Updated at 4:15 p.m. EST

PONTE VEDRA, Fla. — A $300 million Russian telecommunications satellite launched Aug. 18 disappeared from the view of ground controllers and the U.S. space surveillance network along with the rocket upper stage that carried it into orbit, according to industry officials and the Russian space agency, Roscosmos.

More than 24 hours after the 5,800-kilogram Express-AM4 satellite separated from the Proton rocket’s Breeze M upper stage, neither object could be found, officials said. The U.S. Space Surveillance Network of ground radars was tracking a single object that one official said was neither the Breeze-M nor the Express-AM4, but rather an auxiliary propellant tank from the Proton rocket.

But by midday Eastern Daylight Time Aug. 19, the U.S. Space Surveillance Network had located the Express-AM4 satellite, saying it was in an orbit with an apogee of 20,317 kilometers, a perigee of 1,007 kilometers and an inclination relative to the equator of 51.3 degrees. One industry official said it would be difficult, from this position, to maneuver Express-AM4 into operational position in geostationary orbit with sufficient life remaining to make the effort worthwhile. At press time, however, neither Roscosmos nor the Express-AM4 owner, Russian Satellite Communications Co. (RSCC) of Moscow, had declared the mission a total loss.

Two officials said the satellite had enough battery power to last for at least 48 hours before it would begin to freeze unless it was able to generate power from its solar arrays.

Even a partial solar array deployment would permit Express-AM4 to wait until it received further instructions from ground controllers, if it had assumed the standard emergency position of pointing toward the sun. Whether this was the case was unknown.

“You’re looking at a very large area in which the Breeze M could have dropped off the satellite,” one official said. “Indications are that the Breeze M was high enough at the time to permit the satellite to survive in orbit and generate solar power, even if its location is not optimal. But there is a real possibility that it would be salvaged, even if its operational life is reduced.”

Express-AM4, built by Astrium Satellites of Europe with input from Russian industry, is a Eurostar 3000 satellite frame carrying 63 active transponders in Ku-, C-, L- and Ka-band. The two Ka-band transponders will be satellite fleet operator RSCC’s first use of Ka-band for broadband communications links.

RSCC is planning a big expansion of its Ka-band capacity with the AM5 and AM6 satellites now under construction by MDA Corp. of Canada. Express-AM4 was launched aboard a Proton-M rocket from Russia’s Baikonur Cosmodrome in Kazakhstan. The mission was contracted from Moscow-based Khrunichev State Research and Production Space Center, which is the Proton and Breeze-M prime contractor.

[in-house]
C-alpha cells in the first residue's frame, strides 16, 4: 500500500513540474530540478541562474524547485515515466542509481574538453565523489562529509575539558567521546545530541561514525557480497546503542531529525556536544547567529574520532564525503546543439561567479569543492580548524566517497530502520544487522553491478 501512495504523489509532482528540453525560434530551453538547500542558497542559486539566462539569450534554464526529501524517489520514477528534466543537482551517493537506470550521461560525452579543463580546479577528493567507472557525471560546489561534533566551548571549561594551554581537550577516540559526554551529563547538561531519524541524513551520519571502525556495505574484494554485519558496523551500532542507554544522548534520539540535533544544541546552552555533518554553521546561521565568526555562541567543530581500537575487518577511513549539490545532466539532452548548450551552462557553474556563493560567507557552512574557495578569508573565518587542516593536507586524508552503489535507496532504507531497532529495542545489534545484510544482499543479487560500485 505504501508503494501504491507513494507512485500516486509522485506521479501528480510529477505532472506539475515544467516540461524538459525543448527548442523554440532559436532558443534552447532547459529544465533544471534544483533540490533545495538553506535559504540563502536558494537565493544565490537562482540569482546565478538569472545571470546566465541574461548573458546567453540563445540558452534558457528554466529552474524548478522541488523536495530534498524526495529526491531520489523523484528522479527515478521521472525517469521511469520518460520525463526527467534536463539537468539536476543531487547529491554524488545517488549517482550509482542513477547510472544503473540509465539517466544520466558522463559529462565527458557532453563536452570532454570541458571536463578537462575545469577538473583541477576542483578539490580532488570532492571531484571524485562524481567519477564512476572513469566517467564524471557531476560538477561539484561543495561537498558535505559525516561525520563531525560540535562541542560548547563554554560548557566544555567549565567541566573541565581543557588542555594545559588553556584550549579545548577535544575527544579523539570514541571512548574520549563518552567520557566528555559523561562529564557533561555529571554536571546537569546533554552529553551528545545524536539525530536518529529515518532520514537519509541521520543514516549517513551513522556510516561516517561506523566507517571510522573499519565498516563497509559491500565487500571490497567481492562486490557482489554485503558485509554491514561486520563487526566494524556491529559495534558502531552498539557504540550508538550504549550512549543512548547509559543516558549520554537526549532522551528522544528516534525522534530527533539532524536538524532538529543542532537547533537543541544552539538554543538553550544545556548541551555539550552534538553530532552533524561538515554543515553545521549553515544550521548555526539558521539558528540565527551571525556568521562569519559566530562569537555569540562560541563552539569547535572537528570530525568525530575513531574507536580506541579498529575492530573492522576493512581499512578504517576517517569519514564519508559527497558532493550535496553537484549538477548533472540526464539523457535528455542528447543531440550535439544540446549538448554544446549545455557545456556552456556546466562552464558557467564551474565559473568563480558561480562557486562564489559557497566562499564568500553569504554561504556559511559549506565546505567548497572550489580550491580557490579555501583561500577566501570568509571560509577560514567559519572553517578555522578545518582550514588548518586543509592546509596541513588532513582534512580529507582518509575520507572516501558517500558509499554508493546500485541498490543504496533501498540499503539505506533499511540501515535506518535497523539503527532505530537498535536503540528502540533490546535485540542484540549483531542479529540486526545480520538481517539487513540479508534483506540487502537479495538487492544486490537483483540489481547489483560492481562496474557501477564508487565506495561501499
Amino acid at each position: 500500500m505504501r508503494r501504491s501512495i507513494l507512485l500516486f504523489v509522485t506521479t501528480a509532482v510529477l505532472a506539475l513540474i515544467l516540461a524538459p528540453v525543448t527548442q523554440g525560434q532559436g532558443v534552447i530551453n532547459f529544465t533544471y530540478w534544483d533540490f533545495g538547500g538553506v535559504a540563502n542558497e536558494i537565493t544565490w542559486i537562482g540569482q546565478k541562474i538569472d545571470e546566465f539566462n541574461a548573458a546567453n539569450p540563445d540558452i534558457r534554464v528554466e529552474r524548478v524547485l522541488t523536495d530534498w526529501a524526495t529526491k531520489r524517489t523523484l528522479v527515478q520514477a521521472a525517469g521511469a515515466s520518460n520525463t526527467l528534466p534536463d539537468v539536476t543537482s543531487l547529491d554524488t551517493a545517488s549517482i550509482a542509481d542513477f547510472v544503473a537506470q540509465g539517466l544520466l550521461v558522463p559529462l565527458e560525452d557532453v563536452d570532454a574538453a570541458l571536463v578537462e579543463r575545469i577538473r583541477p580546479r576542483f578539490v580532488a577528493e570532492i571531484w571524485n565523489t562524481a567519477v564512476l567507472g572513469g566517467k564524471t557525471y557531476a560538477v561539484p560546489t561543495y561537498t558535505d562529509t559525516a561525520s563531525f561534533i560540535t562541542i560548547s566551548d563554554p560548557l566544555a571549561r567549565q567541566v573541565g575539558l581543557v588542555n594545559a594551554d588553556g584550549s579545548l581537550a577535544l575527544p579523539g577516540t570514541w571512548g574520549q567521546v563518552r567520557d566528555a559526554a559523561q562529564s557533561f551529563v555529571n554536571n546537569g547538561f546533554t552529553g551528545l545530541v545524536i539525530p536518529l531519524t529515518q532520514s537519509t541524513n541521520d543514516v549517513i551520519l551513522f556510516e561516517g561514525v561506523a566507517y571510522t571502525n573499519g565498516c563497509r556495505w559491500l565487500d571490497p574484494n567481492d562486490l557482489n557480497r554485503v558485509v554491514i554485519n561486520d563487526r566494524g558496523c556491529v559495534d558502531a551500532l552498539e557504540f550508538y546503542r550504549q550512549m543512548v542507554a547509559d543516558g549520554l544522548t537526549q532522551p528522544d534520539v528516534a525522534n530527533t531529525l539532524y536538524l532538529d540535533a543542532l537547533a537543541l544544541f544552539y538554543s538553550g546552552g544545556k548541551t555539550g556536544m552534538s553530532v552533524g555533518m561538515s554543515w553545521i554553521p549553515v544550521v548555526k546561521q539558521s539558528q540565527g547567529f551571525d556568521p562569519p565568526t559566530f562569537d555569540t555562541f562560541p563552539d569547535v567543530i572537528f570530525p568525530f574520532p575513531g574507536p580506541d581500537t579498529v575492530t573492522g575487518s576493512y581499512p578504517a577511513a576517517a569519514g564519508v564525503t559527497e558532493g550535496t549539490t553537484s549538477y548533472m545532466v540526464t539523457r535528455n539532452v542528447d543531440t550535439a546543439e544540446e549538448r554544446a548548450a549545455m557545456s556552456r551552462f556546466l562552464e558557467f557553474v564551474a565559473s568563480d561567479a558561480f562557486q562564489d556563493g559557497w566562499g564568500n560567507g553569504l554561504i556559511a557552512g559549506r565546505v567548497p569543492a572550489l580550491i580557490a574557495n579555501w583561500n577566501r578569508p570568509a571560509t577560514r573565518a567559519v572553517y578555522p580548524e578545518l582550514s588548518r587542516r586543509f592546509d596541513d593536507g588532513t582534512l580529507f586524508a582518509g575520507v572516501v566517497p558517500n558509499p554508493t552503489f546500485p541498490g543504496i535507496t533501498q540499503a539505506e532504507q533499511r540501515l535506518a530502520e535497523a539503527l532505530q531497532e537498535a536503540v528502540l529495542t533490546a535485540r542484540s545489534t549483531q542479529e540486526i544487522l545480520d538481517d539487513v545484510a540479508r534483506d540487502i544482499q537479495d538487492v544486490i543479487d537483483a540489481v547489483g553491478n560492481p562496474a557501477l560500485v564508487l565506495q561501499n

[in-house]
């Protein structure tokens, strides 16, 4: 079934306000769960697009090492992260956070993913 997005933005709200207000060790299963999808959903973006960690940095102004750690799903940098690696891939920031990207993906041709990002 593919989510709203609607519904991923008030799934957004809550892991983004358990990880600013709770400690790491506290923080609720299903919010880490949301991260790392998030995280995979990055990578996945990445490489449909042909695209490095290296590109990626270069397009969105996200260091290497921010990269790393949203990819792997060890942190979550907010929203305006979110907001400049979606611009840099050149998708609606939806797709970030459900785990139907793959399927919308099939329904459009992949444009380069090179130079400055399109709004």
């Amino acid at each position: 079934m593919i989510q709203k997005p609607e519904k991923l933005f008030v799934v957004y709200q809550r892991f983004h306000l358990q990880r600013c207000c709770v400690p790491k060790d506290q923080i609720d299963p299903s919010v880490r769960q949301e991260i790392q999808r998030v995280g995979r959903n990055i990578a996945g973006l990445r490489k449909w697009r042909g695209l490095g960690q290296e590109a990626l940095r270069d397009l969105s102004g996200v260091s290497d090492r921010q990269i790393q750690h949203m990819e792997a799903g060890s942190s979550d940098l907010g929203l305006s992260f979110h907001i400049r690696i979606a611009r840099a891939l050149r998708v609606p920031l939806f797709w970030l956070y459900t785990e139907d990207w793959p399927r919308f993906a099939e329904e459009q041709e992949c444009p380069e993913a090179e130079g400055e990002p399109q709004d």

Khrunichev-owned International Launch Services (ILS) of Reston, Va., which markets Proton rockets commercially, was not involved in the launch as the RSCC satellite is viewed as part of the Russian federal space program even if it has a largely commercial function.

ILS on Aug. 19 issued a statement on behalf of Khrunichev, saying in part: “The Proton M launch vehicle performed nominally, and the ascent unit, including the Breeze M upper stage and the spacecraft, separated at the appropriate time. Contact with the Breeze M and [Express-AM4] spacecraft was lost after the fourth burn of the Breeze M upper stage. Roscosmos specialists were able to locate the Breeze M upper stage. Efforts are now underway to establish contact with the Express-AM4 spacecraft.”

What the statement does not say is that the Breeze M’s on-board computer guided it to a mistaken, and still unidentified, drop-off point whose apogee, perigee and inclination relative to the equator are unknown.

The vehicle was supposed to deliver the Express-AM4 into an orbit with an apogee of 35,786 kilometers and a perigee of 5,210 kilometers, with an inclination of 20.5 degrees.

From that location the satellite would use its own power to circularize its orbit into geostationary position about 36,000 kilometers over the equator.

ILS said the Russian government has established a board of inquiry, and that ILS, as is its custom in Proton failures, will create its own failure review oversight board. Express-AM4 was insured for $270.5 million, according to two insurance underwriters.

RSCC officials said they would have no comment on the Express-AM4 until the satellite’s status was clarified.

In addition to RSCC, at least two other satellite operators are likely to be affected by the Breeze-M failure.

SES of Luxembourg’s QuetzSat-1 satellite, which has been fully leased, is next up on the ILS manifest. The September launch date, which already represents a delay from the original planning, now looks compromised. Each month’s delay deprives SES of guaranteed revenue.

ViaSat Inc. of Carlsbad, Calif., had hoped to launch the ViaSat-1 consumer broadband satellite in late September aboard an ILS Proton-Breeze M rocket.

ViaSat-1’s launch is already several months behind schedule because of two delivery delays. One followed a factory incident in which hydraulic fluid leaked onto the satellite, and the second when all Space Systems/Loral-built satellites, including ViaSat-1, were grounded as Loral verified their solar-array deployment mechanisms.

ViaSat’s WildBlue satellite consumer broadband business in the United States has been unable to accept new customers in the regions with highest demand because its current satellite capacity over those regions is saturated.

Peter B. de Selding was the Paris bureau chief for SpaceNews.